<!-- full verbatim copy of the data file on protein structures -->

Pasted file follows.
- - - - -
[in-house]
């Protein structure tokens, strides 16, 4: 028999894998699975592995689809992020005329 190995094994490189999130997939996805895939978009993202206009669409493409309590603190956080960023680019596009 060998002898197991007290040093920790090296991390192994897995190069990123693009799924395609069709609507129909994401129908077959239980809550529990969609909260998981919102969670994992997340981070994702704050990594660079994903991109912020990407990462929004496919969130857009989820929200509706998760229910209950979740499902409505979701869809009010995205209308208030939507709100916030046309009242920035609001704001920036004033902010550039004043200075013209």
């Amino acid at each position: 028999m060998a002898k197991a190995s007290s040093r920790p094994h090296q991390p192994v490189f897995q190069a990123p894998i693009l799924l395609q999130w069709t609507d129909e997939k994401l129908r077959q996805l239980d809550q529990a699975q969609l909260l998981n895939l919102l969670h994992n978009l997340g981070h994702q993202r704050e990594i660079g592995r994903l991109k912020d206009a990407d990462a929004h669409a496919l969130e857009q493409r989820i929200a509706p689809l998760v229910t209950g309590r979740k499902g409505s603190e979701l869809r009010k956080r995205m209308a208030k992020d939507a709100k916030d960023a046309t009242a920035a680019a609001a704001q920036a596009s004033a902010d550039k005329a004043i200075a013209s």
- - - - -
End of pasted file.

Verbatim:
[in-house]
């Protein structure tokens, strides 16, 4: 028999894998699975592995689809992020005329 190995094994490189999130997939996805895939978009993202206009669409493409309590603190956080960023680019596009 060998002898197991007290040093920790090296991390192994897995190069990123693009799924395609069709609507129909994401129908077959239980809550529990969609909260998981919102969670994992997340981070994702704050990594660079994903991109912020990407990462929004496919969130857009989820929200509706998760229910209950979740499902409505979701869809009010995205209308208030939507709100916030046309009242920035609001704001920036004033902010550039004043200075013209």
């Amino acid at each position: 028999m060998a002898k197991a190995s007290s040093r920790p094994h090296q991390p192994v490189f897995q190069a990123p894998i693009l799924l395609q999130w069709t609507d129909e997939k994401l129908r077959q996805l239980d809550q529990a699975q969609l909260l998981n895939l919102l969670h994992n978009l997340g981070h994702q993202r704050e990594i660079g592995r994903l991109k912020d206009a990407d990462a929004h669409a496919l969130e857009q493409r989820i929200a509706p689809l998760v229910t209950g309590r979740k499902g409505s603190e979701l869809r009010k956080r995205m209308a208030k992020d939507a709100k916030d960023a046309t009242a920035a680019a609001a704001q920036a596009s004033a902010d550039k005329a004043i200075a013209s």